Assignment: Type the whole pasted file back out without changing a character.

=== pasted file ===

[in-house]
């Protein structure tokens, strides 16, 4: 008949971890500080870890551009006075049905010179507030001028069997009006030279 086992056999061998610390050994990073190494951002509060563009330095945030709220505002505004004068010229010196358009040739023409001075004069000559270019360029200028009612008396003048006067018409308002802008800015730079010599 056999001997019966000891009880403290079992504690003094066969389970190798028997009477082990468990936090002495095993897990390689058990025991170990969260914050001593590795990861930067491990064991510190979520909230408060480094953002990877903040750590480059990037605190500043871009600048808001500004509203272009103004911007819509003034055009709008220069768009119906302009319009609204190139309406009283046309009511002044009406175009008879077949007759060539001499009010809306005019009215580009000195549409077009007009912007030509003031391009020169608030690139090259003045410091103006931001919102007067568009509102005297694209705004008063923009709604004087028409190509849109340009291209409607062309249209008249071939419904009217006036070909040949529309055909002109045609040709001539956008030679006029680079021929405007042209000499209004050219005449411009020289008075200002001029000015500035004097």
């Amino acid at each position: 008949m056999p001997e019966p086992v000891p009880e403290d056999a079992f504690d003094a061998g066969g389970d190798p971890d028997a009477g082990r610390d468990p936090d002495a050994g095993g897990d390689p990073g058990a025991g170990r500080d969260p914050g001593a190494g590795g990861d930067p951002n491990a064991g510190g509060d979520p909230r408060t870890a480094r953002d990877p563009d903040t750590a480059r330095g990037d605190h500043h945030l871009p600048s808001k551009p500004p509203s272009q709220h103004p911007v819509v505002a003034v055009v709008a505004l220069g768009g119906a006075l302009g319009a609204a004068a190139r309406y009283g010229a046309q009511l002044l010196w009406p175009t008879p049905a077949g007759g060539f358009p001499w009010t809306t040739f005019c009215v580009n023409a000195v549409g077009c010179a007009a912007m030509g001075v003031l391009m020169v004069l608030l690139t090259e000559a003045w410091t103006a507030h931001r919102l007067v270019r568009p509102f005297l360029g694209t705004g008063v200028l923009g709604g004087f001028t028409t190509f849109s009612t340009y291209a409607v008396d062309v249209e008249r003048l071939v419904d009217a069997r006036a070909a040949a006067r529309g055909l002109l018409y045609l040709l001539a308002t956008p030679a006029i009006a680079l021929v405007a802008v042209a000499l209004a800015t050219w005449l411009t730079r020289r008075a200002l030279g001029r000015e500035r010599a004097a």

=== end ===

[in-house]
């Protein structure tokens, strides 16, 4: 008949971890500080870890551009006075049905010179507030001028069997009006030279 086992056999061998610390050994990073190494951002509060563009330095945030709220505002505004004068010229010196358009040739023409001075004069000559270019360029200028009612008396003048006067018409308002802008800015730079010599 056999001997019966000891009880403290079992504690003094066969389970190798028997009477082990468990936090002495095993897990390689058990025991170990969260914050001593590795990861930067491990064991510190979520909230408060480094953002990877903040750590480059990037605190500043871009600048808001500004509203272009103004911007819509003034055009709008220069768009119906302009319009609204190139309406009283046309009511002044009406175009008879077949007759060539001499009010809306005019009215580009000195549409077009007009912007030509003031391009020169608030690139090259003045410091103006931001919102007067568009509102005297694209705004008063923009709604004087028409190509849109340009291209409607062309249209008249071939419904009217006036070909040949529309055909002109045609040709001539956008030679006029680079021929405007042209000499209004050219005449411009020289008075200002001029000015500035004097």
């Amino acid at each position: 008949m056999p001997e019966p086992v000891p009880e403290d056999a079992f504690d003094a061998g066969g389970d190798p971890d028997a009477g082990r610390d468990p936090d002495a050994g095993g897990d390689p990073g058990a025991g170990r500080d969260p914050g001593a190494g590795g990861d930067p951002n491990a064991g510190g509060d979520p909230r408060t870890a480094r953002d990877p563009d903040t750590a480059r330095g990037d605190h500043h945030l871009p600048s808001k551009p500004p509203s272009q709220h103004p911007v819509v505002a003034v055009v709008a505004l220069g768009g119906a006075l302009g319009a609204a004068a190139r309406y009283g010229a046309q009511l002044l010196w009406p175009t008879p049905a077949g007759g060539f358009p001499w009010t809306t040739f005019c009215v580009n023409a000195v549409g077009c010179a007009a912007m030509g001075v003031l391009m020169v004069l608030l690139t090259e000559a003045w410091t103006a507030h931001r919102l007067v270019r568009p509102f005297l360029g694209t705004g008063v200028l923009g709604g004087f001028t028409t190509f849109s009612t340009y291209a409607v008396d062309v249209e008249r003048l071939v419904d009217a069997r006036a070909a040949a006067r529309g055909l002109l018409y045609l040709l001539a308002t956008p030679a006029i009006a680079l021929v405007a802008v042209a000499l209004a800015t050219w005449l411009t730079r020289r008075a200002l030279g001029r000015e500035r010599a004097a």